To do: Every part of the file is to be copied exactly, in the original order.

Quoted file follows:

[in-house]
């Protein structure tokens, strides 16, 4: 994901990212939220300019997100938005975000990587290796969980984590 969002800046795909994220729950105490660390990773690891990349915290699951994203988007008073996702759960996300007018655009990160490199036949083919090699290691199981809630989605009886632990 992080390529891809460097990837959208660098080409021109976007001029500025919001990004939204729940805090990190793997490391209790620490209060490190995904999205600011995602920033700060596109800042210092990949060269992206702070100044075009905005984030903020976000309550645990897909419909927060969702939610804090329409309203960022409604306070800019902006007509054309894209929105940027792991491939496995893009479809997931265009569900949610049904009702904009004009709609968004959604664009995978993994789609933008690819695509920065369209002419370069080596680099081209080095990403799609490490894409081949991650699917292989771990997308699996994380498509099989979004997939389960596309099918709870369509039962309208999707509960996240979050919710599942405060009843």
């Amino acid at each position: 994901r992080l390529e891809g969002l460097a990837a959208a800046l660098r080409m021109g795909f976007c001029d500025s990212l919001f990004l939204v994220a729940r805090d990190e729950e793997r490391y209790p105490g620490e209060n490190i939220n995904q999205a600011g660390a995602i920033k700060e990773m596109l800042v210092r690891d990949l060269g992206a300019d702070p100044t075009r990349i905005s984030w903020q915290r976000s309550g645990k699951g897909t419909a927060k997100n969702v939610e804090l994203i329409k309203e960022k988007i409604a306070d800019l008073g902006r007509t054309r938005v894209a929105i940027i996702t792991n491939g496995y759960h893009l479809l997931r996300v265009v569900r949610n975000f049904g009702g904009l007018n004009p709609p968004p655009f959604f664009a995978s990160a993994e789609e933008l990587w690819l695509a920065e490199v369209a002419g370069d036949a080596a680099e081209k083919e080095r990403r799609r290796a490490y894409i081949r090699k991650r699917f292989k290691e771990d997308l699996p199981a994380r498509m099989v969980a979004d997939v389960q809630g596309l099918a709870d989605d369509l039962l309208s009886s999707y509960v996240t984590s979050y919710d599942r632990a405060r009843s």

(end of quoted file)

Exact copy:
[in-house]
């Protein structure tokens, strides 16, 4: 994901990212939220300019997100938005975000990587290796969980984590 969002800046795909994220729950105490660390990773690891990349915290699951994203988007008073996702759960996300007018655009990160490199036949083919090699290691199981809630989605009886632990 992080390529891809460097990837959208660098080409021109976007001029500025919001990004939204729940805090990190793997490391209790620490209060490190995904999205600011995602920033700060596109800042210092990949060269992206702070100044075009905005984030903020976000309550645990897909419909927060969702939610804090329409309203960022409604306070800019902006007509054309894209929105940027792991491939496995893009479809997931265009569900949610049904009702904009004009709609968004959604664009995978993994789609933008690819695509920065369209002419370069080596680099081209080095990403799609490490894409081949991650699917292989771990997308699996994380498509099989979004997939389960596309099918709870369509039962309208999707509960996240979050919710599942405060009843």
């Amino acid at each position: 994901r992080l390529e891809g969002l460097a990837a959208a800046l660098r080409m021109g795909f976007c001029d500025s990212l919001f990004l939204v994220a729940r805090d990190e729950e793997r490391y209790p105490g620490e209060n490190i939220n995904q999205a600011g660390a995602i920033k700060e990773m596109l800042v210092r690891d990949l060269g992206a300019d702070p100044t075009r990349i905005s984030w903020q915290r976000s309550g645990k699951g897909t419909a927060k997100n969702v939610e804090l994203i329409k309203e960022k988007i409604a306070d800019l008073g902006r007509t054309r938005v894209a929105i940027i996702t792991n491939g496995y759960h893009l479809l997931r996300v265009v569900r949610n975000f049904g009702g904009l007018n004009p709609p968004p655009f959604f664009a995978s990160a993994e789609e933008l990587w690819l695509a920065e490199v369209a002419g370069d036949a080596a680099e081209k083919e080095r990403r799609r290796a490490y894409i081949r090699k991650r699917f292989k290691e771990d997308l699996p199981a994380r498509m099989v969980a979004d997939v389960q809630g596309l099918a709870d989605d369509l039962l309208s009886s999707y509960v996240t984590s979050y919710d599942r632990a405060r009843s």